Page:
‘Swinging for the Fences’

In the summer of 1951, The American Legion offered "the world to a bunch of 17-year-olds who lived and breathed baseball and wanted nothing else but to play for our love of the game," said Carl Paul Maggio in his new book "Swinging for the Fences: How American Legion Baseball Transformed a Group of Boys into a Team of Men."

"Swinging for the Fences" is a memoir about Los Angeles Crenshaw Post 715 players, their lives before Legion Baseball, how they beat 16,000 other teams to win the 1951 Legion World Series championship and the lasting bond that they shared. In his book, Maggio also shares humorous stories about the team during their travels to play other Legion teams, and photos of the players and their many reunions together.

The Post 715 Legion Baseball team was comprised of 16 young men who previously played together in the 1940s at Rancho La Cienaga playground. "We named our (playground) team the Terrors because we knew we would strike terror in the hearts of our opponents," Maggio said. "Playing baseball in California at that time was comparable to going to church. Everyone did it. We were living in an unworldly period in which people played an innocent game just for the love of it."

Both the playground and Legion Post 715 team included well-known Major League Baseball (MLB) professionals Billy Consolo and Hall of Famer George "Sparky" Anderson. Consolo played for five different MLB teams from 1953-1962, most notably the Boston Red Sox and Minnesota Twins. "There wasn’t anything average about him (Consolo)," Maggio said. "He was exceptionally skilled in every aspect of any game." Consolo passed away in March 2008.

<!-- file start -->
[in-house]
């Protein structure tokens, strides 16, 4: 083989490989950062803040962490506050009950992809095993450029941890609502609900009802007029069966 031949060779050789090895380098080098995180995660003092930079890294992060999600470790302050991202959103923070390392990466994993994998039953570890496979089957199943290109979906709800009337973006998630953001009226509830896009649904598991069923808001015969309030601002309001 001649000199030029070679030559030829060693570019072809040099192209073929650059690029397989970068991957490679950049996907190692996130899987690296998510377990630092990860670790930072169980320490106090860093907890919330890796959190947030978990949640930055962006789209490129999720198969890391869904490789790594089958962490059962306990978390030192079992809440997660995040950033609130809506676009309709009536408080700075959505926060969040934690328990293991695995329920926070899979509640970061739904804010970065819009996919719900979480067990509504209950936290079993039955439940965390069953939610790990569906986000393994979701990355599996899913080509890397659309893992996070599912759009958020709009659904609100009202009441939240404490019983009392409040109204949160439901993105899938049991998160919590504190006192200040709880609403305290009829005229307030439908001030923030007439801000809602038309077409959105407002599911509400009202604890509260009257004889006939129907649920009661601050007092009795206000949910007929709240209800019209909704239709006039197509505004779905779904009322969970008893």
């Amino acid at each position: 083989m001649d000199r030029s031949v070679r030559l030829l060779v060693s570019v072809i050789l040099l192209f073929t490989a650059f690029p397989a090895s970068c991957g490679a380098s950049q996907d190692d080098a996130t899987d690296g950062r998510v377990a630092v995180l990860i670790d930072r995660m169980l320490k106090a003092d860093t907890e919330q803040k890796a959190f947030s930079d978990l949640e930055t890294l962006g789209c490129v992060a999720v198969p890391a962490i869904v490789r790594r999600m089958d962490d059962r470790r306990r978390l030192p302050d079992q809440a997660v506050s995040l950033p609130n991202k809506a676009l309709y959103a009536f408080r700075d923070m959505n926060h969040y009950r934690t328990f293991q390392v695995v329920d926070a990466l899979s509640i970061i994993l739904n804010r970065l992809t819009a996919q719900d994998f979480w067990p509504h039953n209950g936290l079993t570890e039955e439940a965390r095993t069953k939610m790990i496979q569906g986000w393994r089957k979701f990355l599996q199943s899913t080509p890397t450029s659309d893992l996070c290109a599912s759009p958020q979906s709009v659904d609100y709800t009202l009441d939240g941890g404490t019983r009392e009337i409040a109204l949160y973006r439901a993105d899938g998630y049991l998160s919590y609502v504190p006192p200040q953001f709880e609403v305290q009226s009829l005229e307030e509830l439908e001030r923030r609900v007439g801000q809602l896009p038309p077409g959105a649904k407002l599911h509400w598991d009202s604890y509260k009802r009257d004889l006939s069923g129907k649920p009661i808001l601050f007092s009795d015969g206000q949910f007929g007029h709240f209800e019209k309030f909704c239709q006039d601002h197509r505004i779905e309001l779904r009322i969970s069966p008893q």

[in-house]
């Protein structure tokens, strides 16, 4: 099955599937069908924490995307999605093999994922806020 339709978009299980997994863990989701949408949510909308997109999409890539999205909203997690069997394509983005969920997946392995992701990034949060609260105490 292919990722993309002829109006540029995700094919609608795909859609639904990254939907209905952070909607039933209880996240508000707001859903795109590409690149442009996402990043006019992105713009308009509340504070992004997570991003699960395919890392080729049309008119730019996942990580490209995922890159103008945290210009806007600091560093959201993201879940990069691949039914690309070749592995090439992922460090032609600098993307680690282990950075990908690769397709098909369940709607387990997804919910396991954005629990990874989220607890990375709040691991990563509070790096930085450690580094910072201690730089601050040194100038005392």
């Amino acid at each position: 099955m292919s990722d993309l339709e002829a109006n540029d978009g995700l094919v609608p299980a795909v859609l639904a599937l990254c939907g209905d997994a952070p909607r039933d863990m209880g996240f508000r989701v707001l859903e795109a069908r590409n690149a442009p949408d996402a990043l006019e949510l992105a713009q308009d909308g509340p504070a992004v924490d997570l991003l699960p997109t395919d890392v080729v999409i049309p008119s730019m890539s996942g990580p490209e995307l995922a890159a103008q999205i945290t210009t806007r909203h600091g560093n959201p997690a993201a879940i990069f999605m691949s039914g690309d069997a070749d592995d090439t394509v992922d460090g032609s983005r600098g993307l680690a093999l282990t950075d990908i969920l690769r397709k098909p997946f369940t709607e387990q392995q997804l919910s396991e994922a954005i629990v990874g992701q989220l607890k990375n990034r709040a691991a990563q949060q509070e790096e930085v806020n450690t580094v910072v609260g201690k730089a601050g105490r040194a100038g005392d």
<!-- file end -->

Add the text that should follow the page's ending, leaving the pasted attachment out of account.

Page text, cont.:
Anderson played one season for the Philadelphia Phillies, managed the National League’s Cincinnati Reds from 1970-1978, managed the American League Detroit Tigers from 1979-1995 and captured three World Series titles. Anderson is the first manager in baseball history to win a World Series in both National and American Leagues. He passed away in November 2010.

"(Anderson) was a scrappy, fun-loving athlete who had the proverbial ‘fire in the belly’ attitude," Maggio said. "He was rarely called Sparky by his friends from the playground. In fact, the nickname Sparky never fit the incredibly classy person who George Anderson really was to us. In a crowded ballpark full of fans yelling ‘Sparky,’ if he heard someone holler ‘George,’ he would turn around and seek that person out because he knew that it was a friend from the old days."

The Crenshaw Post 715 players won the 1951 American Legion World Series at Briggs Stadium in Detroit, now called Tiger Stadium and home to the Detroit Tigers. They were the first Legion Baseball team to travel by airlines to the Major League World Series.

"This book is not about just one person or one team," Maggio said. "It’s about the great game of baseball and all those who played the game and learned its life lessons. I pray that this memoir will be a legacy, not only to the 16 players who played on our American Legion team, but to the game of baseball as it once was played – for the love of the game."


To purchase "Swinging for the Fences," click here.